Free Newsletters :

Top 20 Apps for GNOME Fans

Leading Linux downloads to improve the GNOME desktop’s speed and efficiency.
(Page 1 of 2)

With so much focus on how one desktop environment compares with another, it's easy to lose focus on what really matters here – the applications we use each and every day.

With this in mind, I’ll highlight twenty great applications I like to use on the GNOME desktop.

1) Geany – Gedit, among other GTK text editors, are all fine and dandy. But what about when you want something with a bit more kick to it? Geany is a lightweight Integrated Development Environment (IDE) that provides all the functions of a good text editor, in addition to features one might find with similar alternatives. The big features here include code folding and syntax highlighting.

2) Banshee – Officially, it's not a GNOME project, but its roots are very close to GNOME regardless. At the end of the day, I've been using Bashee for so long that it's simply my preferred media player when it comes to music and podcasts. Bundled with playlist management and the device syncing options, it's a great option for folks such as myself -- despite the expected grief I’ll receive for including it.

3) Inkscape - Not all vector graphic editors are created equal. More importantly, you don't have to spend a bucket of money on a proprietary product to be able to produce high-end, great looking vector graphic results. SVG graphics have never been more accessible than with Inkscape.

4) Gimp or The GIMP – To graphic pros, I realize that this may not seem like much of a Photoshop alternative. Yet to individuals looking for most of the functionality found in proprietary apps like Photoshop, using Gimp is really not that big of a leap once you have gotten yourself past any perceived learning curve. From filters to effects, Gimp is one awesome photo editing app.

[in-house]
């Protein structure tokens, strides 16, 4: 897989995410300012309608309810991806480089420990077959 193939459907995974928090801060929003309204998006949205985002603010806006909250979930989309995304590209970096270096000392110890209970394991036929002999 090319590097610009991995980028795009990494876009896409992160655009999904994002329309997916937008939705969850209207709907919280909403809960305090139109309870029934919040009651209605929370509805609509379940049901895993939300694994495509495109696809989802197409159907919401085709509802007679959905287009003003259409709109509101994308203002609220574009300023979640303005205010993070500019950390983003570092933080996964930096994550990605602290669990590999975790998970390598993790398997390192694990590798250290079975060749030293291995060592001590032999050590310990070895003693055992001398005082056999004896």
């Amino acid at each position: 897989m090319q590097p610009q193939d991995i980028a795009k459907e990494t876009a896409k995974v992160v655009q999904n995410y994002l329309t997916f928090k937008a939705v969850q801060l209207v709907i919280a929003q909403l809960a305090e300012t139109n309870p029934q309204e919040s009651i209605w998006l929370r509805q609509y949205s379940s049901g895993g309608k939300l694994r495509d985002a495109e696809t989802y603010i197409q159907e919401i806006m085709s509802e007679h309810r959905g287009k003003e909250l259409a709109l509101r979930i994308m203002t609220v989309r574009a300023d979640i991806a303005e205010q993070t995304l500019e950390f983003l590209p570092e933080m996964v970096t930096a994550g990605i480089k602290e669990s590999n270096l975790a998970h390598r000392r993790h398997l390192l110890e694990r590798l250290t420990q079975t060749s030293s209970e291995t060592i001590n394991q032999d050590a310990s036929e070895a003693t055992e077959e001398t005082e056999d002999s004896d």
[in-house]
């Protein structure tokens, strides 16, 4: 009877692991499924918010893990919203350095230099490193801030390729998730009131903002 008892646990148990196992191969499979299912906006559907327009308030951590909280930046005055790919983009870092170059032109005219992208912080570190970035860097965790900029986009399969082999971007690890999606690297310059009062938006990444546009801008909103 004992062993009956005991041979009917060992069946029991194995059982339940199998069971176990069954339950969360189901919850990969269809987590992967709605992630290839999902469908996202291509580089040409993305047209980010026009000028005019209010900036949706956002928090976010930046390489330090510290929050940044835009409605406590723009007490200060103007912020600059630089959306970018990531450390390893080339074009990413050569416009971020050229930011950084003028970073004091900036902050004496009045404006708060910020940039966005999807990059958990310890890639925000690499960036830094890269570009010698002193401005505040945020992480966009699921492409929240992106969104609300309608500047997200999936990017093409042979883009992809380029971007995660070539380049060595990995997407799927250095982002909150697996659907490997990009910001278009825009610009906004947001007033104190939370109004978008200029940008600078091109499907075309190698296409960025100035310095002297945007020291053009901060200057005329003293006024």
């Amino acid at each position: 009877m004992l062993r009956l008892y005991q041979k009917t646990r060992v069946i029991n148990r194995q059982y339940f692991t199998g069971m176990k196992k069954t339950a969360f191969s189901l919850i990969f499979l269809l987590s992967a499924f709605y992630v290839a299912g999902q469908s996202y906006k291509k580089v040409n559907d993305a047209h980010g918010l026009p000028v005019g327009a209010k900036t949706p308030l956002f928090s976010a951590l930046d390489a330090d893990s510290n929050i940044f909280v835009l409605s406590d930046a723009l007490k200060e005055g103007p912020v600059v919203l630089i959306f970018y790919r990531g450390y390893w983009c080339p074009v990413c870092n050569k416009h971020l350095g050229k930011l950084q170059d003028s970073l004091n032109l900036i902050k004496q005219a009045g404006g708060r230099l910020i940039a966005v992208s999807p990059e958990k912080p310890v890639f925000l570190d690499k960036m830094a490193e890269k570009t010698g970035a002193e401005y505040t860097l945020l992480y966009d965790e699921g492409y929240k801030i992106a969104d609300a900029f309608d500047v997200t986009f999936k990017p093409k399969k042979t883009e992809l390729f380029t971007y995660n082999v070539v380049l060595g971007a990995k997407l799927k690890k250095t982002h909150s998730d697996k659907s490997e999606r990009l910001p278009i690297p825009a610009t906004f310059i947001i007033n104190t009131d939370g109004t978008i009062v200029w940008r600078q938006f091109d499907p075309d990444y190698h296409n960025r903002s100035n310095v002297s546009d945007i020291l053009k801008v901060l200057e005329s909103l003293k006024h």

5) gThumb – Sometimes you simply want to view and perhaps make simple edits to an image before sending it on its way. In addition to its image viewing options, gThumb also makes for a decent photo organizer and to a lesser degree, editor. Speaking exclusively for myself, I tend to use gThumb for quick cropping of photos more than anything. It loads fast and I can crop in just half a second.

6) BloGTK – If you're managing multiple blog accounts across various web platforms, then I'd say that you might want to consider looking into BloGTK. Now Ubuntu users may find there to be some issues with it not running right, but it should work great on other distros while the bugs are worked out. The functionality of being able to quickly and easily post to multiple blog accounts from one location is very attractive. And BloGTK is one such app that makes this possible.

7) Empathy – Definitely one of those applications you either love or hate, as may people may still prefer Pidgin. I happen to be in the camp of users who enjoy using Empathy for my instant messaging needs. I am especially happy with the LAN feature that allows me to simply "see" anyone who is using the same app on my LAN, without needing to add them. Very cool for small business environments.

8) Gpass – For myself, little is more annoying than a forgotten password. And with as many as most people use today, it's really easy to become overwhelmed trying to remember them all despite our best efforts. Thankfully we have Gpass to make managing these passwords a bit easier. Gpass goes a few steps further though, by not only providing you the tools to manage your passwords, but also giving you the means to generate them as well.

9) Liferea – There is no rule out there that RSS readers for desktop Linux users must all look the same. And it's clear that the developers behind Liferea understood this with the application's own development. It’s great for adding some quick RSS feeds or even importing huge OPML files from other sources. Whatever the content source, chances are that Liferea is perfect for the job.

10) Totem – Because there is a world beyond MPlayer, Totem is the perfect solution for your video viewing needs when going with VLC seems a bit overkill. The single best feature I have found with Totem is how it handles multiple video files. For instance, if I highlight five video podcast files on my desktop, then open it up with Totem, they're all queued up and ready to go. This makes creating a quick playlist with Totem a snap.


Page 1 of 2

 
1 2
Next Page



Tags: open source, Linux, Linux desktop, Linux downloads, Gnome


0 Comments (click to add your comment)
Comment and Contribute

 


(Maximum characters: 1200). You have characters left.